Questions Arise Over Experimental Warfare

More evidence has emerged to charge Israel with deploying experimental and illegal weapons during the 22-day attack on Gaza last month. Although the use of white phosphorus aroused a short-lived outcry, doctors who treated the dying and continue to watch over the wounded are describing injuries and symptoms unknown to medical science.

Speaking to Al Jazeera while still in Gaza, German doctor Jan Brommundt with Medecins du Monde described "widespread but previously unseen abdominal injuries that appear minor at first but degenerate within hours causing multi-organ failure." Such injuries are untreatable, furthering evidence that Israel's objective in its latest military offensive was largely psychological. Another weapon aimed at destroying the spirit as well as the body is a bomb that causes cancer: doctors suspect Israel of using Dime (Dense Inert Metal Explosive) devices. When detonated, a Dime device "expels a blade of charged tungsten dust, destroying everything within five to ten meters." NORWAC medic Mads Gilbert explained that it can be hard to tell whether a Dime has been used, as people rarely survive exposure. It will only become clear after a few months, should survivors develop lethal cancers.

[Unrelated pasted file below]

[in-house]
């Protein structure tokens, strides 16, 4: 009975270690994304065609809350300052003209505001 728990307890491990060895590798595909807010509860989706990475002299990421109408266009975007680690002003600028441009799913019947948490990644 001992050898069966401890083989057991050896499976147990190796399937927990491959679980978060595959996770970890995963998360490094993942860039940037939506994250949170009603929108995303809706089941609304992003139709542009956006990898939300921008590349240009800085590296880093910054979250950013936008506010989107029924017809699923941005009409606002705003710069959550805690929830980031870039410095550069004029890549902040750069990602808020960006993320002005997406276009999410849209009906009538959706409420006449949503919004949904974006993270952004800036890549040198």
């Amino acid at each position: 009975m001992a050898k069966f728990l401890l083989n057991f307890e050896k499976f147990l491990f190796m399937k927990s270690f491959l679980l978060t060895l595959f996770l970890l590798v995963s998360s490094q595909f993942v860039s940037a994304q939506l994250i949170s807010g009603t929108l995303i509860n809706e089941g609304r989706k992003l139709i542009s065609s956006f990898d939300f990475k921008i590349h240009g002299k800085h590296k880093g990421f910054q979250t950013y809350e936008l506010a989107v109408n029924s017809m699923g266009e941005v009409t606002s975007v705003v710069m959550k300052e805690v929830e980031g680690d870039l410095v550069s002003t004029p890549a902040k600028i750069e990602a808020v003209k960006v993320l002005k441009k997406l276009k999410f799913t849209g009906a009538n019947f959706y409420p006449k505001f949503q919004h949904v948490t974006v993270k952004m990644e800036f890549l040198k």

The use of non-sanctioned or experimental weapons represents a long-established war tactic: the retroactive condemnation of such practices is nearly as widespread. How to prevent such weapons from being used in the first place? Click here for Big Think's conversation with Kenneth Roth, the Executive Director of Human Rights Watch, about the possibilities of using technology to defend human rights before they are abused.

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